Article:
Branding the Company
In the past, when most workers were coming into the office every day, corporate cultures were closely tied to in-person, in-office events and experiences. But now, in the age of hybrid work, most employees aren’t coming into their company’s offices on a daily basis. This means that many employers now have to find new ways of communicating their corporate cultures that aren’t necessarily tied to a physical building.
Here’s how we accomplish this at HqO: we extend our culture beyond our physical offices by integrating our branding into local events, digital workspaces, and other workplace tools. One of the ways we’re able to accomplish this effectively is by maintaining (and adhering to) a detailed style guide. A style guide is important for any company because it provides basic stipulations that detail how your company’s brand is supposed to look, sound, and feel. We make a deliberate effort to stick to these guidelines in case studies, eBooks, event branding, and many other written and visual materials. All of this helps us maintain a consistent brand voice that reinforces our company’s identity, and, by extension, the value that the name and brand “HqO” represents.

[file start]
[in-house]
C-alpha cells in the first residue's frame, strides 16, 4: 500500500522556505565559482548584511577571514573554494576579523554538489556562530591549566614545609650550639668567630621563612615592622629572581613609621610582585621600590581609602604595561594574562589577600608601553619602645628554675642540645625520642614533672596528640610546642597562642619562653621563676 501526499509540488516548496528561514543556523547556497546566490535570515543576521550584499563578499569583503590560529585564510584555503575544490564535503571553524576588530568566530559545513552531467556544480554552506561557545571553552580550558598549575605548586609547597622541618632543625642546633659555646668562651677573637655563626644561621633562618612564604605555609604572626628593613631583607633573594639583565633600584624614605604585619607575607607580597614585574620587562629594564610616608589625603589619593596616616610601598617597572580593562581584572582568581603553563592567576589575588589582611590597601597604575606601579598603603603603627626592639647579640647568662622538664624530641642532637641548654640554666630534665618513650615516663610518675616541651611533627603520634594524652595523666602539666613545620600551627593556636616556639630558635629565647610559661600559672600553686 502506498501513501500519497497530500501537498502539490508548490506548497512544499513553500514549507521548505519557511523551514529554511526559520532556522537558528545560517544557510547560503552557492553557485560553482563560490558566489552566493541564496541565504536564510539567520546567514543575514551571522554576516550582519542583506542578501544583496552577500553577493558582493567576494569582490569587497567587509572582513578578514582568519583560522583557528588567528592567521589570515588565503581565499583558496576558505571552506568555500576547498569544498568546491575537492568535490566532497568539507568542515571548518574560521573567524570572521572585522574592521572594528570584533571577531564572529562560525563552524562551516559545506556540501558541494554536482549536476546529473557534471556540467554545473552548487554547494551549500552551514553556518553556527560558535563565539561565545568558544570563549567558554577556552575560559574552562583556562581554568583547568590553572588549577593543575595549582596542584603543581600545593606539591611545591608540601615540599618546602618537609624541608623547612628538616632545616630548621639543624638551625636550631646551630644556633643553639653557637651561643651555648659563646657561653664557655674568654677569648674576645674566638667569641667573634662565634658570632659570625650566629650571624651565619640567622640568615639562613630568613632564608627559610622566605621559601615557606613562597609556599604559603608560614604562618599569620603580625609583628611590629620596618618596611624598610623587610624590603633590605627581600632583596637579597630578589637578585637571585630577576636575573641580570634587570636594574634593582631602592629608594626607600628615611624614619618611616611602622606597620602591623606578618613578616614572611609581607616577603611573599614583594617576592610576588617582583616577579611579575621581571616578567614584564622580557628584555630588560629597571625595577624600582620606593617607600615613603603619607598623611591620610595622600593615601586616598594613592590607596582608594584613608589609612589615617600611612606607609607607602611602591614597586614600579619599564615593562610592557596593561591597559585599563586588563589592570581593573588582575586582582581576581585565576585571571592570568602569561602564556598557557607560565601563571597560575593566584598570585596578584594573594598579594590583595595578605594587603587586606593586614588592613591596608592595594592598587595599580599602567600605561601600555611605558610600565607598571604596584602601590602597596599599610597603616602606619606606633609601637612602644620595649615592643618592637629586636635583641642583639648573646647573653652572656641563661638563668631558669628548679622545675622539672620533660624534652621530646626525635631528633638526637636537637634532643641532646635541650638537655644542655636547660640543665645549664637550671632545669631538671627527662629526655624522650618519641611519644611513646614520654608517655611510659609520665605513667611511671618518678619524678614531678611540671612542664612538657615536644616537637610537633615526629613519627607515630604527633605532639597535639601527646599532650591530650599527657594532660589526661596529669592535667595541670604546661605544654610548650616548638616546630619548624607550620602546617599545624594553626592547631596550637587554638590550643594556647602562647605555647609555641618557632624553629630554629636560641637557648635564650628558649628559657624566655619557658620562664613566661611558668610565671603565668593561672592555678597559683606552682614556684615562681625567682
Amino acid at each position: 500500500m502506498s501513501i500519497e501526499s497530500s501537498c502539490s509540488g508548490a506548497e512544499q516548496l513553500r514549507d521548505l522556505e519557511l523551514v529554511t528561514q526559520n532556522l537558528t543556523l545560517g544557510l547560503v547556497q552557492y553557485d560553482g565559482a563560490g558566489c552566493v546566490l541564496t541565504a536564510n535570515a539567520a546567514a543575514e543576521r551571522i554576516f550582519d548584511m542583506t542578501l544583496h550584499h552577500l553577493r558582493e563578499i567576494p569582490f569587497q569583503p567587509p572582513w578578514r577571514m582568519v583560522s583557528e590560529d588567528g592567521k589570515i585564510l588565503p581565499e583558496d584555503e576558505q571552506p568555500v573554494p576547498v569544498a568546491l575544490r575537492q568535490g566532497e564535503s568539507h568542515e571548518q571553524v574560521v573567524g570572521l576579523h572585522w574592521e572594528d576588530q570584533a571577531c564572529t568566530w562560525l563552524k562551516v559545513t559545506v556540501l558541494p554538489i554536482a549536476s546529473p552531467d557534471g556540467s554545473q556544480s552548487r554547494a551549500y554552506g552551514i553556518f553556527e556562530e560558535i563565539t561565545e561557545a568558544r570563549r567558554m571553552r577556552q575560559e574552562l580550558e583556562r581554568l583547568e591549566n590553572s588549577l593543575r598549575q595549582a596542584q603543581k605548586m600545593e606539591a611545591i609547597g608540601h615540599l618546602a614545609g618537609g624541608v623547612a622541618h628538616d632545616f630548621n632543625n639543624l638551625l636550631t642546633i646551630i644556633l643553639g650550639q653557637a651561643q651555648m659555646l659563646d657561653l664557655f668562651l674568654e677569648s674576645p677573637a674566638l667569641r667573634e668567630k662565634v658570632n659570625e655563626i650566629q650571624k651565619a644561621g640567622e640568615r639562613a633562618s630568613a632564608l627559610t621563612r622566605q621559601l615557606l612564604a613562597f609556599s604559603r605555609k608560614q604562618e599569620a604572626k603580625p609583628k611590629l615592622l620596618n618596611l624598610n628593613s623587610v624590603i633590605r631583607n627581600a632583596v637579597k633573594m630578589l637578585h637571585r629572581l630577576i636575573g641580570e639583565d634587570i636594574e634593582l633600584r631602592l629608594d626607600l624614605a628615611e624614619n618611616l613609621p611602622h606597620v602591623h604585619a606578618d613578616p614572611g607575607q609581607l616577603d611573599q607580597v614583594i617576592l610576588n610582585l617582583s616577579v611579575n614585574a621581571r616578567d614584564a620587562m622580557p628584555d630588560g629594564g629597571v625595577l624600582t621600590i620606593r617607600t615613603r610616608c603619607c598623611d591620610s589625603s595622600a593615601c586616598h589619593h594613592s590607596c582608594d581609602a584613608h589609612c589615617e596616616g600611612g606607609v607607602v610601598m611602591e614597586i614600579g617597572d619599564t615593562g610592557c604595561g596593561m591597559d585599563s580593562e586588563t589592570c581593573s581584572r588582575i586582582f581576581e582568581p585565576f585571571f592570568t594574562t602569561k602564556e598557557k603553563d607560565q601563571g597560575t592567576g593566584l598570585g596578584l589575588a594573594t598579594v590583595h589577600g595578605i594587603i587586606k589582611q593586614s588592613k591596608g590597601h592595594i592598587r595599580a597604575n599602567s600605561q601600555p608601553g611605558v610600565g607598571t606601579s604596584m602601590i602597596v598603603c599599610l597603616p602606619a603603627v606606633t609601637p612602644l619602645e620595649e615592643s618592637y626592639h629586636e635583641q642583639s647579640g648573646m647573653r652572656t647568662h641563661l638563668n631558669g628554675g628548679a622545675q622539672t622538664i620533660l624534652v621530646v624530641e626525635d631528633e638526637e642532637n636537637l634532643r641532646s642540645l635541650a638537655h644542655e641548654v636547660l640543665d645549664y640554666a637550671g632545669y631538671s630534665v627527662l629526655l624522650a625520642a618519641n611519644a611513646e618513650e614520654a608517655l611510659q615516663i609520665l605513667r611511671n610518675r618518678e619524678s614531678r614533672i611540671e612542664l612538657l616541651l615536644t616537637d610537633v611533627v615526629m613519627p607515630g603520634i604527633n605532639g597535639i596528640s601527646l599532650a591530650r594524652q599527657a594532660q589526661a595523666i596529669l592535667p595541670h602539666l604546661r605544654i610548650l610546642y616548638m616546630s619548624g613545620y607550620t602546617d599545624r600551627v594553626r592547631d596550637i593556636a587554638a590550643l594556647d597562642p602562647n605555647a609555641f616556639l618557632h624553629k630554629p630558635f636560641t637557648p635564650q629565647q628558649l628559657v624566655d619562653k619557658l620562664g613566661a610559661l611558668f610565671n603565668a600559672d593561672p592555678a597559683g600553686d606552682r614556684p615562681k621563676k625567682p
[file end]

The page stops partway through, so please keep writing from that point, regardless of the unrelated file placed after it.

Think about it: the world’s most popular and widely-known companies use brand images to evoke specific, instantaneous responses in the viewer. Obviously, these companies use the strength of their brand images to appeal to consumers, but they also use the strength of their brand images to create office spaces that match their company’s culture.
A healthy brand, in other words, helps reinforce a particular sense of place in the workplace. In order to effectively brand your places, your company’s brand image should be recognizable in any medium.